A low-cost escape from recession? Book me in
Peter Vincent, April 18, 2009, Sydney Morning Herald
MARK TWAIN once said books were for people who wished they were somewhere else - and the global downturn is proving him right. As the recession bites and retail spending flags - dropping 2 per cent in February - it seems we are turning to books as an alternative to costlier ways of entertaining ourselves.
New book sales remain strong (largely thanks to Stephenie Meyer, the author of the blockbuster Twilight series). Between January and last month, they were up 7 per cent on the first quarter of last year, Nielsen BookScan Australia says.
Malcolm Neill, the chief executive of the Australian Booksellers Association, said books are "relatively immune" during a short downturn, although sales did tail off in a sustained downturn.
"Our experience of the last couple of recessions is that it takes a while for expenditure on books to be severely affected. There is an initial insulation, so that when people are tightening their belts books get whacked less," Mr Neill said.
While sales of new books eventually fell away, not so second-hand books, said Bob Gould, the owner of the cavernous Gould's Book Arcade in Newtown, who has sold pre-loved books for 40 years.
His shop has experienced a 10 per cent jump in business since February, but Mr Gould does not expect trade to go backwards. "Second hand books are counter-cyclical and always have been," he said.
"People have to read - and they read in bed or in the bath; they want a book. Second-hand books are very resilient."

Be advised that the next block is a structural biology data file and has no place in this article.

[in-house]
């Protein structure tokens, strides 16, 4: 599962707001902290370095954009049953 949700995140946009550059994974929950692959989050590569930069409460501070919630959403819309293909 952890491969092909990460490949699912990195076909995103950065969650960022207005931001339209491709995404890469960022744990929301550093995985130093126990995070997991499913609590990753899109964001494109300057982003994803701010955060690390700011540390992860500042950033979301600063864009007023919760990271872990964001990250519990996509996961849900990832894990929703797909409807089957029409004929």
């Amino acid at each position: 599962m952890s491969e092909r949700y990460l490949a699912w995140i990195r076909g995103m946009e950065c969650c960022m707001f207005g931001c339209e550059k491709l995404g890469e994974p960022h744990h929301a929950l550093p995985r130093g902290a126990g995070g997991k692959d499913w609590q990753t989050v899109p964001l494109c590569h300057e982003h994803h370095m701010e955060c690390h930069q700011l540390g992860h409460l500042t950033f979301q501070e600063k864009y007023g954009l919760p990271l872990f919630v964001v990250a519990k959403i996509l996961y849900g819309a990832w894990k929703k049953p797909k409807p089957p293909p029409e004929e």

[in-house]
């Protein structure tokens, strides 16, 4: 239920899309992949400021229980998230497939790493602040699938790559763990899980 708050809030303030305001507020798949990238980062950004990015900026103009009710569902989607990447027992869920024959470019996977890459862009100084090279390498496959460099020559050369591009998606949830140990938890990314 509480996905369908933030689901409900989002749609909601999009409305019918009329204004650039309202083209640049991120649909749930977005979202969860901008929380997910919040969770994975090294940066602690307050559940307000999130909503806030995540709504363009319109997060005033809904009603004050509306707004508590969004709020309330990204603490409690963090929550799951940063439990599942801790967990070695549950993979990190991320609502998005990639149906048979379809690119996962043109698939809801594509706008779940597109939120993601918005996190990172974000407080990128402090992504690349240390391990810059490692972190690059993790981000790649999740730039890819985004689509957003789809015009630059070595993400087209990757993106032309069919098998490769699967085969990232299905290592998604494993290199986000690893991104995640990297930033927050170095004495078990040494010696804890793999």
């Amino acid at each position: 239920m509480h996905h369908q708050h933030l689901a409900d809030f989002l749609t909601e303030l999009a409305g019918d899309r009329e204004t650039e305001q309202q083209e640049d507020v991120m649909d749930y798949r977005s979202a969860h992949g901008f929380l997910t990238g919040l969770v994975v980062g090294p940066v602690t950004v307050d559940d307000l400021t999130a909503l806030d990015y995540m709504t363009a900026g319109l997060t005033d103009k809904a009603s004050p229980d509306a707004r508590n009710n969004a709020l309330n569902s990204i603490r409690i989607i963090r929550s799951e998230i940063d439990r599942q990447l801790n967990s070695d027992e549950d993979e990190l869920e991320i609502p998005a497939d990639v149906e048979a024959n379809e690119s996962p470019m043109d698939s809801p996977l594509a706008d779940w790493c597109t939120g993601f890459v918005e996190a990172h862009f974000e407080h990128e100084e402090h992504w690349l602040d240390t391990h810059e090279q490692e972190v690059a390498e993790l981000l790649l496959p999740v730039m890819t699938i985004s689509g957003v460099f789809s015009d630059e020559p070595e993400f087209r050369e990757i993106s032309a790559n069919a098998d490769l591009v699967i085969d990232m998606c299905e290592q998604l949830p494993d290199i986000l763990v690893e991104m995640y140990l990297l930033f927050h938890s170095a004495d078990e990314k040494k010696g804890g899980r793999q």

Paul Berkelouw, the co-owner of the Berkelouw chain, which sells new and second-hand titles in Paddington, Leichhardt and Berrima, said his sales were up about 10 per cent for the last quarter.
Sales of low-priced new books (sets of six paperbacks for $20) were also doing well at his wholesale store in World Square.
"Expensive books about art and architecture are not doing well; people are looking for escapist stuff at the moment," Mr Berkelouw said.
Libraries are also noticing an increase in custom.
North Sydney Council's Stanton Library has had a 14 per cent jump in visitors in the past year and a parallel increase in new memberships and loans.
The number of visitors to the City of Sydney's seven libraries in the first three months of this year (94,325) was up 12 per cent on the first quarter of last year, although a council spokesman said this was partly due to a membership promotion and free Wi-Fi internet connection.
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